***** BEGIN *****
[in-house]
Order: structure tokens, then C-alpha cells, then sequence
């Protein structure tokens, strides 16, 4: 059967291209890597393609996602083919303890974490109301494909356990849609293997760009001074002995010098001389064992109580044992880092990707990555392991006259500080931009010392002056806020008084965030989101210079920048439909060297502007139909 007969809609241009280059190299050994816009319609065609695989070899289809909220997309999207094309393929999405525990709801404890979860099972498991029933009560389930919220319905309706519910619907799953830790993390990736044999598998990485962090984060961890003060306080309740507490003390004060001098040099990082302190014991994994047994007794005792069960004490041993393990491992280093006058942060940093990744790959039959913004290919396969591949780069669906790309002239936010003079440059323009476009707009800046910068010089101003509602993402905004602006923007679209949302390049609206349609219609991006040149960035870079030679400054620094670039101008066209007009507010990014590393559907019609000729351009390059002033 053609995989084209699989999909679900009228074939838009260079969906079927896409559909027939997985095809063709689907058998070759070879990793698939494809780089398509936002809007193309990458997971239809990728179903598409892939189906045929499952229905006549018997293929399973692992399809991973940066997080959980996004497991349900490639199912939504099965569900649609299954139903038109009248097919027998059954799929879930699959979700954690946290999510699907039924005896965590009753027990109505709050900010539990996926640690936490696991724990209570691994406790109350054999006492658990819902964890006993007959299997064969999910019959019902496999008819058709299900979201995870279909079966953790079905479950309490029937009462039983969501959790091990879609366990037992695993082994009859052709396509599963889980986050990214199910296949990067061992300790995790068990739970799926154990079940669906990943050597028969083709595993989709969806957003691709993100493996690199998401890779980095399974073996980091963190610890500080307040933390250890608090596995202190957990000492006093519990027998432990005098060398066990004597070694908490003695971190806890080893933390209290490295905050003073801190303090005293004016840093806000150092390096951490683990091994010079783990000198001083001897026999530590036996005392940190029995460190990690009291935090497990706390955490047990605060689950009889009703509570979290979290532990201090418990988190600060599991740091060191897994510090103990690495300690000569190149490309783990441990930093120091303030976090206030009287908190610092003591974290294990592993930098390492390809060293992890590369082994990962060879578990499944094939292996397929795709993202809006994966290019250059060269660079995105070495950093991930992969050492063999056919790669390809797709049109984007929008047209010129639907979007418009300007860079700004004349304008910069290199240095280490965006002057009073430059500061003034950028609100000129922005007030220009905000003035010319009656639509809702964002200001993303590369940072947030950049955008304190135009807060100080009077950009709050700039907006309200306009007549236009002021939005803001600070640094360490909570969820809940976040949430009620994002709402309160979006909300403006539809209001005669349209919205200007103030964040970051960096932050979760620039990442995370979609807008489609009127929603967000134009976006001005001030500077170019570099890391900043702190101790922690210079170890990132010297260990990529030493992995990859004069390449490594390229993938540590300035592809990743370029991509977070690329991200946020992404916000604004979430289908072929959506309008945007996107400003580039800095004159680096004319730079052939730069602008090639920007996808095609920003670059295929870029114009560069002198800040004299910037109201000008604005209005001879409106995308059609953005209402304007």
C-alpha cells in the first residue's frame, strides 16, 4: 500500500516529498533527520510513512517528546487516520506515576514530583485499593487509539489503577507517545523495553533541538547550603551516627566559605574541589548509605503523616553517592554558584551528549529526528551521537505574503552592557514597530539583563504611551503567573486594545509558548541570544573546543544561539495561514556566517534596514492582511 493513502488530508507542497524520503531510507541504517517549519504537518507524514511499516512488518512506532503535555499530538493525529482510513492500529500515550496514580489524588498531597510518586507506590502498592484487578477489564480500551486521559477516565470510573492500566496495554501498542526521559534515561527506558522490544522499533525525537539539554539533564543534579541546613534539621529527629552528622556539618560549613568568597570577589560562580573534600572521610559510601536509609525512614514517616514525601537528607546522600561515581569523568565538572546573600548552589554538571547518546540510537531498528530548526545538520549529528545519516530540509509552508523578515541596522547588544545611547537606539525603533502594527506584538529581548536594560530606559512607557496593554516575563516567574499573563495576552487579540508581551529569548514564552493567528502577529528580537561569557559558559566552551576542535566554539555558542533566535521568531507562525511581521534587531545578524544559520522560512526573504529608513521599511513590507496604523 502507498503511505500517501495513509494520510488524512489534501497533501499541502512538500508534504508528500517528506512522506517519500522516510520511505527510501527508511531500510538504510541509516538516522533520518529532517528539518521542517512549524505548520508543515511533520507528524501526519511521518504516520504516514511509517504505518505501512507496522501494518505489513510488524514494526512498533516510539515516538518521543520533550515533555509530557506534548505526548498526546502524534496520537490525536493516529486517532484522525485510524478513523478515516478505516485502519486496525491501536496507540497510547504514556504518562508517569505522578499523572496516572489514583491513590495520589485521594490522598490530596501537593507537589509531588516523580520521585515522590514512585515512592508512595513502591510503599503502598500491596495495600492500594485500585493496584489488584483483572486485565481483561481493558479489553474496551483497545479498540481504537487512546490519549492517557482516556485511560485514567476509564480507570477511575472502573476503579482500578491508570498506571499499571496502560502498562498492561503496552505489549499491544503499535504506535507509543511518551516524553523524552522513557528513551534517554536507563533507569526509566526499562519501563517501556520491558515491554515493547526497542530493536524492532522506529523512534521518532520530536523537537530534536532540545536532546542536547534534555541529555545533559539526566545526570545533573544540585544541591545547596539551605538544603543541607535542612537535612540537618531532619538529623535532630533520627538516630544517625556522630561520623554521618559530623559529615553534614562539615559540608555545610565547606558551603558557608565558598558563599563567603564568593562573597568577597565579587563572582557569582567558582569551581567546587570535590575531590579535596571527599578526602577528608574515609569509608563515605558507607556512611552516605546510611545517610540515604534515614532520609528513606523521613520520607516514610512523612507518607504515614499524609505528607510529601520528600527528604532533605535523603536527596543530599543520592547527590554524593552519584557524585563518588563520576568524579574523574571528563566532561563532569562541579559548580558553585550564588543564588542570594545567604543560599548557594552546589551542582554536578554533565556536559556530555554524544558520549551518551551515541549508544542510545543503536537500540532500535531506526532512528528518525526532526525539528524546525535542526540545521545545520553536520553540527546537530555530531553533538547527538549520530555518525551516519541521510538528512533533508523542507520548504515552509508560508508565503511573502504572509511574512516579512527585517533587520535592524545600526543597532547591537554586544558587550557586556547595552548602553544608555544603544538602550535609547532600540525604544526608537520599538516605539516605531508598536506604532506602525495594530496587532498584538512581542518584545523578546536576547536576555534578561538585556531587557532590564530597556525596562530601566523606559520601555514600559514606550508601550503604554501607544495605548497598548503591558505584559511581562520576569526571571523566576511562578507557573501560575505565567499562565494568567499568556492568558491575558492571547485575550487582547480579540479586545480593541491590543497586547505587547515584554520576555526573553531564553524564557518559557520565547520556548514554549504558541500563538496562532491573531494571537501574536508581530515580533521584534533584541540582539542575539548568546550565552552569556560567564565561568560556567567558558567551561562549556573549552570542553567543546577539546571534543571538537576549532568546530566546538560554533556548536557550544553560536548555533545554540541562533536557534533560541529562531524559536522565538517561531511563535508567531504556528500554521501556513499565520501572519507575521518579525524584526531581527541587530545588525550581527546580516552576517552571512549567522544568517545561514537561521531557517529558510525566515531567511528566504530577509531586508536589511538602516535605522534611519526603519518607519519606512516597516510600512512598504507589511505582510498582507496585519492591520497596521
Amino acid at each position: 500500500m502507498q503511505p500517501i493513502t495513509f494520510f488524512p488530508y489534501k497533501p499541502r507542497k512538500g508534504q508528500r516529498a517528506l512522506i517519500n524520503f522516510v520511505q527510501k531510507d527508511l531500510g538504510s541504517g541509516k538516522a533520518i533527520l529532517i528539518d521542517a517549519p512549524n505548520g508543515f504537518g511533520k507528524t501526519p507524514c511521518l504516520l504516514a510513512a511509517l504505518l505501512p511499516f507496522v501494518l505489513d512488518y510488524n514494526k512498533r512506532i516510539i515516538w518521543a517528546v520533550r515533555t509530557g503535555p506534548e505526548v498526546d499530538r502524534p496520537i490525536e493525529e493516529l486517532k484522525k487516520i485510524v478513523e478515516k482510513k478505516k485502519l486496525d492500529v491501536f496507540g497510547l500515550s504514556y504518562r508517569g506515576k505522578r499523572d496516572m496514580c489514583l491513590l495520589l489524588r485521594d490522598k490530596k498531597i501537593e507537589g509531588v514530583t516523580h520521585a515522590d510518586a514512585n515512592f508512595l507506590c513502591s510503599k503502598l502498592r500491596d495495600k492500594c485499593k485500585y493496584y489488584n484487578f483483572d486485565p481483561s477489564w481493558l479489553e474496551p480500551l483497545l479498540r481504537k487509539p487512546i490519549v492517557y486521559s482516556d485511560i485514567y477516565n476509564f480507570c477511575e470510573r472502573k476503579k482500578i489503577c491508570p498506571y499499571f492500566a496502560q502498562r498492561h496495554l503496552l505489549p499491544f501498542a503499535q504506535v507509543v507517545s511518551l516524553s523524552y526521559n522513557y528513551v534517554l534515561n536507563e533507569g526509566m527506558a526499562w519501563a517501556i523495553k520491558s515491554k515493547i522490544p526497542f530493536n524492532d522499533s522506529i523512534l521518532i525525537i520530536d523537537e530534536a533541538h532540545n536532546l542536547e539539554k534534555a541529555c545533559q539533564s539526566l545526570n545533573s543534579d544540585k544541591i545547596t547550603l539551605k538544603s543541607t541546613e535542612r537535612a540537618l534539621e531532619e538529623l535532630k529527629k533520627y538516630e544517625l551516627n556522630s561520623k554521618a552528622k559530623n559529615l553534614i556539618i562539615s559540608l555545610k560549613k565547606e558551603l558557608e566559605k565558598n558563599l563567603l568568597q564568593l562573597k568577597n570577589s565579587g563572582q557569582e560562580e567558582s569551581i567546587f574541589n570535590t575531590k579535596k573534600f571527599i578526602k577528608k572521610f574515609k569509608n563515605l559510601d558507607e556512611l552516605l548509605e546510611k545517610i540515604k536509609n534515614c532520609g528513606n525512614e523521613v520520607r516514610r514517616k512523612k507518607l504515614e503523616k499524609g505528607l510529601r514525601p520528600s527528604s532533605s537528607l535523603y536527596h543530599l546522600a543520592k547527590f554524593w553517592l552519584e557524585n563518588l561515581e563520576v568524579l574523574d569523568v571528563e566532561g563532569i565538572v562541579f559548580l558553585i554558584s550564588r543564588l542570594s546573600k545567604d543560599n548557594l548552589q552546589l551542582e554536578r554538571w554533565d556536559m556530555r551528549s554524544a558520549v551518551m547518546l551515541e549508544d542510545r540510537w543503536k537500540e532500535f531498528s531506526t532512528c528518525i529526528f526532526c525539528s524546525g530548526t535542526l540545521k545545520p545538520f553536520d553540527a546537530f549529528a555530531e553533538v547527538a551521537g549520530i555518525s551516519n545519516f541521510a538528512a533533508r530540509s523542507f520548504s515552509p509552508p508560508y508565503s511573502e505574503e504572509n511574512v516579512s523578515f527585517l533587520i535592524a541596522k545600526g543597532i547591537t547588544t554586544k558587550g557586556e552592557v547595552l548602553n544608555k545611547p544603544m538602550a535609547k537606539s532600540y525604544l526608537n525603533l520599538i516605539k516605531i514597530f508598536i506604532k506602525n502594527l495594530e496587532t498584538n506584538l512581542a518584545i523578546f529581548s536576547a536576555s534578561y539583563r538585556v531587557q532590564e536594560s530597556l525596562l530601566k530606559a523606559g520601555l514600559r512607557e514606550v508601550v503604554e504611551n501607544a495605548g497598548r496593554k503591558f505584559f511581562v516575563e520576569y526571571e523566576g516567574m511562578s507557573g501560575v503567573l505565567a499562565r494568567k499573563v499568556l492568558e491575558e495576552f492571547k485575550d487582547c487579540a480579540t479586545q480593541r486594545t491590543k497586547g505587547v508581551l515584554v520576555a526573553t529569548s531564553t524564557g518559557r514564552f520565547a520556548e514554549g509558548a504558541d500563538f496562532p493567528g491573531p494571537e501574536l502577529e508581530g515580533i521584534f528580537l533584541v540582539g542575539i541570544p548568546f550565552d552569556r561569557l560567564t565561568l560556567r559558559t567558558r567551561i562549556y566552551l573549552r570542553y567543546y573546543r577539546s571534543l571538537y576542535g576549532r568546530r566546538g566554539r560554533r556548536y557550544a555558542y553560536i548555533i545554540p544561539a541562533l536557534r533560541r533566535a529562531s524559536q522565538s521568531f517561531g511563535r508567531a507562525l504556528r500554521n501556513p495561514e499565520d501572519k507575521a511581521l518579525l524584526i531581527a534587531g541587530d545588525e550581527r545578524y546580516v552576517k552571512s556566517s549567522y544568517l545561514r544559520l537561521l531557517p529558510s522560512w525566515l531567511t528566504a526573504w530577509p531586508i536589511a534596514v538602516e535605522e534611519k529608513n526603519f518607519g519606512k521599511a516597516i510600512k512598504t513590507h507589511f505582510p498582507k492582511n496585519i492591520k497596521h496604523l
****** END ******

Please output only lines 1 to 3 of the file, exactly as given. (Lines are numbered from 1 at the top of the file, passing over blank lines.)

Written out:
[in-house]
Order: structure tokens, then C-alpha cells, then sequence
């Protein structure tokens, strides 16, 4: 059967291209890597393609996602083919303890974490109301494909356990849609293997760009001074002995010098001389064992109580044992880092990707990555392991006259500080931009010392002056806020008084965030989101210079920048439909060297502007139909 007969809609241009280059190299050994816009319609065609695989070899289809909220997309999207094309393929999405525990709801404890979860099972498991029933009560389930919220319905309706519910619907799953830790993390990736044999598998990485962090984060961890003060306080309740507490003390004060001098040099990082302190014991994994047994007794005792069960004490041993393990491992280093006058942060940093990744790959039959913004290919396969591949780069669906790309002239936010003079440059323009476009707009800046910068010089101003509602993402905004602006923007679209949302390049609206349609219609991006040149960035870079030679400054620094670039101008066209007009507010990014590393559907019609000729351009390059002033 053609995989084209699989999909679900009228074939838009260079969906079927896409559909027939997985095809063709689907058998070759070879990793698939494809780089398509936002809007193309990458997971239809990728179903598409892939189906045929499952229905006549018997293929399973692992399809991973940066997080959980996004497991349900490639199912939504099965569900649609299954139903038109009248097919027998059954799929879930699959979700954690946290999510699907039924005896965590009753027990109505709050900010539990996926640690936490696991724990209570691994406790109350054999006492658990819902964890006993007959299997064969999910019959019902496999008819058709299900979201995870279909079966953790079905479950309490029937009462039983969501959790091990879609366990037992695993082994009859052709396509599963889980986050990214199910296949990067061992300790995790068990739970799926154990079940669906990943050597028969083709595993989709969806957003691709993100493996690199998401890779980095399974073996980091963190610890500080307040933390250890608090596995202190957990000492006093519990027998432990005098060398066990004597070694908490003695971190806890080893933390209290490295905050003073801190303090005293004016840093806000150092390096951490683990091994010079783990000198001083001897026999530590036996005392940190029995460190990690009291935090497990706390955490047990605060689950009889009703509570979290979290532990201090418990988190600060599991740091060191897994510090103990690495300690000569190149490309783990441990930093120091303030976090206030009287908190610092003591974290294990592993930098390492390809060293992890590369082994990962060879578990499944094939292996397929795709993202809006994966290019250059060269660079995105070495950093991930992969050492063999056919790669390809797709049109984007929008047209010129639907979007418009300007860079700004004349304008910069290199240095280490965006002057009073430059500061003034950028609100000129922005007030220009905000003035010319009656639509809702964002200001993303590369940072947030950049955008304190135009807060100080009077950009709050700039907006309200306009007549236009002021939005803001600070640094360490909570969820809940976040949430009620994002709402309160979006909300403006539809209001005669349209919205200007103030964040970051960096932050979760620039990442995370979609807008489609009127929603967000134009976006001005001030500077170019570099890391900043702190101790922690210079170890990132010297260990990529030493992995990859004069390449490594390229993938540590300035592809990743370029991509977070690329991200946020992404916000604004979430289908072929959506309008945007996107400003580039800095004159680096004319730079052939730069602008090639920007996808095609920003670059295929870029114009560069002198800040004299910037109201000008604005209005001879409106995308059609953005209402304007």